By Laura Gossman

Editor’s Note: Many of the Praxis organizations that have been profiled in recent months are either based internationally with nationals and westerners leading the enterprise or have headquarters in the US, with national leadership abroad, or some combination of both. To continue with our international partnership series, we interviewed Mwewa Chikamba, Co-Founder and Director of Zambikes. For more information on the organization’s start-up story, read here. To consider some of the research that has been done on partnerships like these read here. Below, Mwewa reflects on both the strengths and challenges he has had throughout his experience with American partners.

While Americans have certainly come a long way in their mindsets and relationships with Africans over the last century, it is clear that there is significant progress still to be made as it relates to folding in African strengths and assets into the global marketplace. This was just one of the lessons I learned in a recent interview with Mwewa Chikamba. He co-founded Zambikes with three other individuals back in July 2007. One included another Zambian, Gershom Sikaala, and two Americans Dustin McBride and Vaughn Spethmann.

Mwewa’s role in the organization besides being a Co-Founder and Director has included Logistics Manger and currently he is the Managing Director. When Zambikes started, all four Co-Founders agreed to participate in the managerial side of things to keep the day-to-day operations moving.

Mwewa and the Japanese crew

Mwewa and the Japanese crew

Mwewa and his partners have also shared leadership throughout significant changes in how the enterprise runs. They started out as a non-profit, but without tax exemption. Under this model, it was impossible to remain sustainable. They then reverted to a normal business model with a social entity. Directors do not receive dividends; instead all portions of the profits are shared first by widows, the physically challenged, orphans, and then educational/entrepreneurial sponsorship for employees and their families. This sponsorship is based on level of skill and potential that is evident in the individual.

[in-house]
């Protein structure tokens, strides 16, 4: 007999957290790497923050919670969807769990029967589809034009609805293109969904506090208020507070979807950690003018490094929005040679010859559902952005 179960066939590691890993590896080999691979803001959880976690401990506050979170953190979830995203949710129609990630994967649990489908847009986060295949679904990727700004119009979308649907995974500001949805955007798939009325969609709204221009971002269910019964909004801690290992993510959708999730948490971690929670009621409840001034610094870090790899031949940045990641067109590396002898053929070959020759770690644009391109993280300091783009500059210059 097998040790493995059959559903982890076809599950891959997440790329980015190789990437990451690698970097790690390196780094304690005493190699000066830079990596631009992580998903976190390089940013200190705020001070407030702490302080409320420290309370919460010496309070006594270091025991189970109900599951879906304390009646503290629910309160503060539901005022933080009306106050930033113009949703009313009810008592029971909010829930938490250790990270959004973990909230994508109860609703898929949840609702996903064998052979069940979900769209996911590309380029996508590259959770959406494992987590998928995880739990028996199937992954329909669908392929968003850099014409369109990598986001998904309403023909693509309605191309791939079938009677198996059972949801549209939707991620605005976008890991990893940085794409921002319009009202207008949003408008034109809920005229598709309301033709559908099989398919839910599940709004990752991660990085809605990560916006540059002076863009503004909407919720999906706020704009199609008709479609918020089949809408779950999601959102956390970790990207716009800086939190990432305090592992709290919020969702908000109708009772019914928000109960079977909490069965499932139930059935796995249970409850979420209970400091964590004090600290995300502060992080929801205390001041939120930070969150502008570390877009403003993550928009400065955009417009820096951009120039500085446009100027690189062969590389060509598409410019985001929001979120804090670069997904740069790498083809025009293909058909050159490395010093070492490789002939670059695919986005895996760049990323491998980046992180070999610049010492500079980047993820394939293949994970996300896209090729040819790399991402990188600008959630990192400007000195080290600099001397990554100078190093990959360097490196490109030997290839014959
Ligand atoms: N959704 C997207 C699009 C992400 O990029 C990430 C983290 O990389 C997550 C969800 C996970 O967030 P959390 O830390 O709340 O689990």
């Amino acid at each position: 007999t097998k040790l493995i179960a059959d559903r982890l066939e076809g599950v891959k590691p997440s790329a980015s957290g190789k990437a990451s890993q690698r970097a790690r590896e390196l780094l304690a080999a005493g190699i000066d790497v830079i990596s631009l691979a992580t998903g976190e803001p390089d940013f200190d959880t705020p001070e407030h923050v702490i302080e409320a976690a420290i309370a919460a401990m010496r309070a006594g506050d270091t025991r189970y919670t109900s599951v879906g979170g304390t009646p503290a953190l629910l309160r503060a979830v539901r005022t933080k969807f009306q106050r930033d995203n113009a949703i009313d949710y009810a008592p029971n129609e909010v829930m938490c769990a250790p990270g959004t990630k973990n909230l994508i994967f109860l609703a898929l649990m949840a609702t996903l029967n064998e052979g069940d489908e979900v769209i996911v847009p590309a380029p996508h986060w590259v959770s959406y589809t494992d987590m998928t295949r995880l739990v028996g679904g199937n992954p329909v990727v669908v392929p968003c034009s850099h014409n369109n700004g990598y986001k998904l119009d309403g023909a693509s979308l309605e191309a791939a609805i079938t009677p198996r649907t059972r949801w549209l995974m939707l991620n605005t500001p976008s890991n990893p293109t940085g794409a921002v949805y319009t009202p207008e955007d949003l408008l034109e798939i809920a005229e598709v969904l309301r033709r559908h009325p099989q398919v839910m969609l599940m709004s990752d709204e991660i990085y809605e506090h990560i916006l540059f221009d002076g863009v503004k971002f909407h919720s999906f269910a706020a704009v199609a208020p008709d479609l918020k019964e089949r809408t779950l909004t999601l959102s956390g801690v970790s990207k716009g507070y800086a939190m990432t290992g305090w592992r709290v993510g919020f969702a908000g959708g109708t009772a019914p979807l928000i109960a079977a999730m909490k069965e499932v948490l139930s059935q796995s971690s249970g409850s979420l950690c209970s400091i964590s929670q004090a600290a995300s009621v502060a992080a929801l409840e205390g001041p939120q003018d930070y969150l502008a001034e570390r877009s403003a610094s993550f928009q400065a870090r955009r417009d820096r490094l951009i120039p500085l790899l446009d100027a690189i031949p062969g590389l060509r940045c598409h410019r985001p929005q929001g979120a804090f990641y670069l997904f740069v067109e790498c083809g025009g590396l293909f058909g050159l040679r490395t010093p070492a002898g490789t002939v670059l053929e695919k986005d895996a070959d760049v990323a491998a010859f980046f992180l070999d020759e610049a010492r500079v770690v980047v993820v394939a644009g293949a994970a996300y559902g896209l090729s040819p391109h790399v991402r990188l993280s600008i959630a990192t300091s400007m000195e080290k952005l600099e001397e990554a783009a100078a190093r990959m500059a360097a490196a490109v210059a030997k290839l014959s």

This Zambian has been riding his Zambikes bicycle for 10 km everyday for his business. He says "thank you Zambikes. I am able to support my family and send my children to school."

This Zambian has been riding his Zambikes bicycle for 10 km everyday for his business. He says, “Thank you Zambikes. I am able to support my family and send my children to school.”

Strengths of the US – Zambian partnership:

1)   A balance in understanding between two cultures helps one to think out of the box. No matter how great a system, it is always important to know why others do it differently.

2)   Strengths of any/each culture and how to first identify those strengths and then draw from that to build better character and abilities.

3)   Greater potential for viable ventures – Zambia in this case still remains raw in terms of technology, and a western influence in this area, with an indigenous blend helps tap into potentially viable ventures.

Daryl Funk at the Zambikes Uganda shop in Ft. Portal making ambulances and carts. Daryl is the Zambikes Product Development Advisor and owns Funk Cycles in the United States and has been building and developing bikes and bike products for over 20 years.

Daryl Funk at the Zambikes Uganda shop in Ft. Portal making ambulances and carts. Daryl is the Zambikes Product Development Advisor, owner of Funk Cycles in the United States, and has been building and developing bikes and bike products for over 20 years.

Challenges of the US – Zambian partnership: